[miningmx.com] – ONCE all the hullabaloo is over, new major listings often have a sort of soundless inertia about them; a “What now?’ moment.
So it was when the Swiss commodities titan Glencore Xstrata rolled into town. The R673bn group marched straight into the upper echelons of the Johannesburg Stock Exchange, but failed to register as a Top 40 company by dint of its South African shareholder register which is below 5% of total shareholders.
This means the company won’t have guaranteed followers among the tracker funds that are mandated to buy the shares of the JSE’s Top 40 companies; not right now, anyway.
In the meantime, it’s worth putting some flesh on Glencore Xstrata’s offering by focusing on its exposure to South Africa’s coal industry and the parastatals that are crucially involved in the sector: Eskom and Transnet.
A presentation to analysts last month detailed just how exposed Glencore Xstrata is to South Africa’s coal market. It is, for instance, the largest shareholder in Richards Bay Coal Terminal, while total saleable production from South Africa is 49 million tonnes a year (mtpa). This puts Glencore Xstrata second behind Anglo in the overall production stakes, but at 21mtpa, it is the largest exporter. Of total production, 40% is sold domestically.
Glencore Xstrata is also planning some $1bn (R10bn) in new South African coal production, including the $823m Tweefontein optimisation project that will see a new mine with seven pits and run-of-mine production of 13.7mtpa.
Another project, the 4mtpa Wonderfontein venture, has also been sanctioned. A further 20mtpa in new production has not yet received board approval. Given that the company is positive on the long-term prospects for the coal price, it is clearly waiting on project variables some of which have much to do with the South African government.
One issue is the future selling price of coal to Eskom.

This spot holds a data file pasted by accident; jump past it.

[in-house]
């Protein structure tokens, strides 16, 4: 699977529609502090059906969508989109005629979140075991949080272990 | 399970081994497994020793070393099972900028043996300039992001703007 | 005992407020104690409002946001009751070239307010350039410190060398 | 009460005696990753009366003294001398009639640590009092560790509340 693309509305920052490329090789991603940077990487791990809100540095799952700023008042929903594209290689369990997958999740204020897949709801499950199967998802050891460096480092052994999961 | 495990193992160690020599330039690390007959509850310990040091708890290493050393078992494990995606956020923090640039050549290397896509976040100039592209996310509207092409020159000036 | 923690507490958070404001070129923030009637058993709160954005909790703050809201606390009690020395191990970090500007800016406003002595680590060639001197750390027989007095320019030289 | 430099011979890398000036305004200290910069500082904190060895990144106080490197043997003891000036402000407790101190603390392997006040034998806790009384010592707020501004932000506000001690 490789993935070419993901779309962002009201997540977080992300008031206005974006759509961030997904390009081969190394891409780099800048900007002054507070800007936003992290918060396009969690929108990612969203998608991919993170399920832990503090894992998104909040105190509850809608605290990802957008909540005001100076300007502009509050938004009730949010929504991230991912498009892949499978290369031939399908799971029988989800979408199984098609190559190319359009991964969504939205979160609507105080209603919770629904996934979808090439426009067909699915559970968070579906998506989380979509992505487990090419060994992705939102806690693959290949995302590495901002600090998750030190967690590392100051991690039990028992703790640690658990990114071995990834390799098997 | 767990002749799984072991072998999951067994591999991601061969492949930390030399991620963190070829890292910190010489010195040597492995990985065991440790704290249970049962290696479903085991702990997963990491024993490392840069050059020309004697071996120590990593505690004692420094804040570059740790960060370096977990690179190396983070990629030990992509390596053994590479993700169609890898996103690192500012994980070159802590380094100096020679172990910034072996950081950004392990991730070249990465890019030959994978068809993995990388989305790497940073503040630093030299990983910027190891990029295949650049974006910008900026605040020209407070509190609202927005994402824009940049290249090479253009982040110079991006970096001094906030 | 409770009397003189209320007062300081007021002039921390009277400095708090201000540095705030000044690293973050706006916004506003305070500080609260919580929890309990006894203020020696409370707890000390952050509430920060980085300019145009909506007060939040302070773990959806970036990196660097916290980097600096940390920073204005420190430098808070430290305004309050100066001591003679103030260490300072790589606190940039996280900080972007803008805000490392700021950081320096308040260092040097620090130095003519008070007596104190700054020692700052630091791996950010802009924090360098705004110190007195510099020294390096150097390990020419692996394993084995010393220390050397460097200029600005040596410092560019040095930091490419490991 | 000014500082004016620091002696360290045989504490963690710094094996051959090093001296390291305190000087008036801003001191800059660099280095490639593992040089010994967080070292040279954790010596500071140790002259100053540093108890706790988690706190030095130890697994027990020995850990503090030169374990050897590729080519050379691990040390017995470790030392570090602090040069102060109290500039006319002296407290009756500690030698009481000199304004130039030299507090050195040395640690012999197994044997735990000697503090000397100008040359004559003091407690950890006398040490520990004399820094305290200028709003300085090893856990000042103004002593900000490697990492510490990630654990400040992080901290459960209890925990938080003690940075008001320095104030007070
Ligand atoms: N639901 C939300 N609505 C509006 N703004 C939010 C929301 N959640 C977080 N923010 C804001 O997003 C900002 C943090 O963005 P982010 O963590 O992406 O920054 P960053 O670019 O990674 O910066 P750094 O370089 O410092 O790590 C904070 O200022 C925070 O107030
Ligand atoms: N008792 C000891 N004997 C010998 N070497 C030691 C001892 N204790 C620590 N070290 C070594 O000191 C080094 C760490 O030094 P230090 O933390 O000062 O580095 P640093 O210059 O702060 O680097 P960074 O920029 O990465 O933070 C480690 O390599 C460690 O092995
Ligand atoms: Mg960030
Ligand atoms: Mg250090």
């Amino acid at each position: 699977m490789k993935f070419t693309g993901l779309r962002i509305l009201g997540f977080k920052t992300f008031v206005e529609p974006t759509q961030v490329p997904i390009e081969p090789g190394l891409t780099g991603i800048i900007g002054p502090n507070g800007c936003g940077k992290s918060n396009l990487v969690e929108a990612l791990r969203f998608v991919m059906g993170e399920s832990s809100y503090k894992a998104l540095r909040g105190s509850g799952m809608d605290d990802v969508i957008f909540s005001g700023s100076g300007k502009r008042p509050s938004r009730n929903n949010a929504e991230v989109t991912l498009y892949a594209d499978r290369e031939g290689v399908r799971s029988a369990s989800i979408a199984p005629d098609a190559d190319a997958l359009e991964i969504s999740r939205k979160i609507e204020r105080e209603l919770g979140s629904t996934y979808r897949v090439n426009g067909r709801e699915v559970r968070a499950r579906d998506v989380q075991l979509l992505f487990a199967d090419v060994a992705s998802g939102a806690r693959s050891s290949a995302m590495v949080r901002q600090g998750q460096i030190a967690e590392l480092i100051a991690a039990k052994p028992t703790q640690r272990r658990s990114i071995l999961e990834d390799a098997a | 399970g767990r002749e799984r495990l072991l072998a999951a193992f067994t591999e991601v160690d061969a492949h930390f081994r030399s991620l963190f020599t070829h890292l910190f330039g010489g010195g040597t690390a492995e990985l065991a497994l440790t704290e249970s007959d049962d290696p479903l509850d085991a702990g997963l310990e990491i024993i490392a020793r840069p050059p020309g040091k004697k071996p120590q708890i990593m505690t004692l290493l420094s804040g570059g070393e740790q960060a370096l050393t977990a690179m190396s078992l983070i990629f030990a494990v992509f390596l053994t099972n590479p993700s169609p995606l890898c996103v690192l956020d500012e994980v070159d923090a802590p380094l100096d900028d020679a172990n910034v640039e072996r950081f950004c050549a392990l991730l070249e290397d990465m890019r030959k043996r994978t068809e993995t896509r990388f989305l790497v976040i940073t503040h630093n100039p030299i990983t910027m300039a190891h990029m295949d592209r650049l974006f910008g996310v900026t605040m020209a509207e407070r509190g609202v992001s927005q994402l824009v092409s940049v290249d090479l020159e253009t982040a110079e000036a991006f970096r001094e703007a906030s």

Although its local coal operations are cash positive, the group’s export volumes still carry the rest of the South African portfolio currently owing to depressed coal prices, but also to legacy low-margin contracts at mines that supply Eskom.
Some contracts, such as the Optimum Colliery’s Eskom contract, run off in 2018, but others, such as supply to Eskom from Goedgevonden mine, don’t expire until 2026.
Eskom said it is reticent to add more than 10% price inflation annually while the government has weighed into the argument with proposed amendments to mining legislation that could impose a developmental pricing model on local production.
Glencore Xstrata is also leveraged to another South African parastatal, Transnet. “Glencore owns 31.7% of RBCT giving it more export capacity than any other player in SA and perhaps the most leverage to increasing rail capacity on Transnet,’ said Kieran Daly, an analyst for Macquarie Research.
However, Glencore Xstrata and Transnet are involved in a new 10-year tariff negotiation. On the evidence of similar discussions with BHP Billiton, these are emotionally fraught talks. It was after a meeting with BHP Billiton that Transnet CEO, Brian Molefe, accused the miner of failing to assist empowerment. Apparently, he had hitched a demand for RBCT entitlement to the tariff talks.
Molefe’s comments stung BHP Billiton into a rare public rebuke. The parties will have to find a way, however, as tariff charges are such an integral part of the feasibility of South African coal production, especially while internationally-traded prices are depressed.
Glencore Xstrata says it wants to take total average coal costs to $60/t free-on-board (FOB) which includes the cost of transport. RBCT’s cost is $2/t and Transnet’s is $14/t, equal to about a quarter of total costs.
Glencore Xstrata is enormously diversified geopolitically, and in mineral production, but its position as an investor in South Africa – one of the reasons it listed here – is moving picture of note.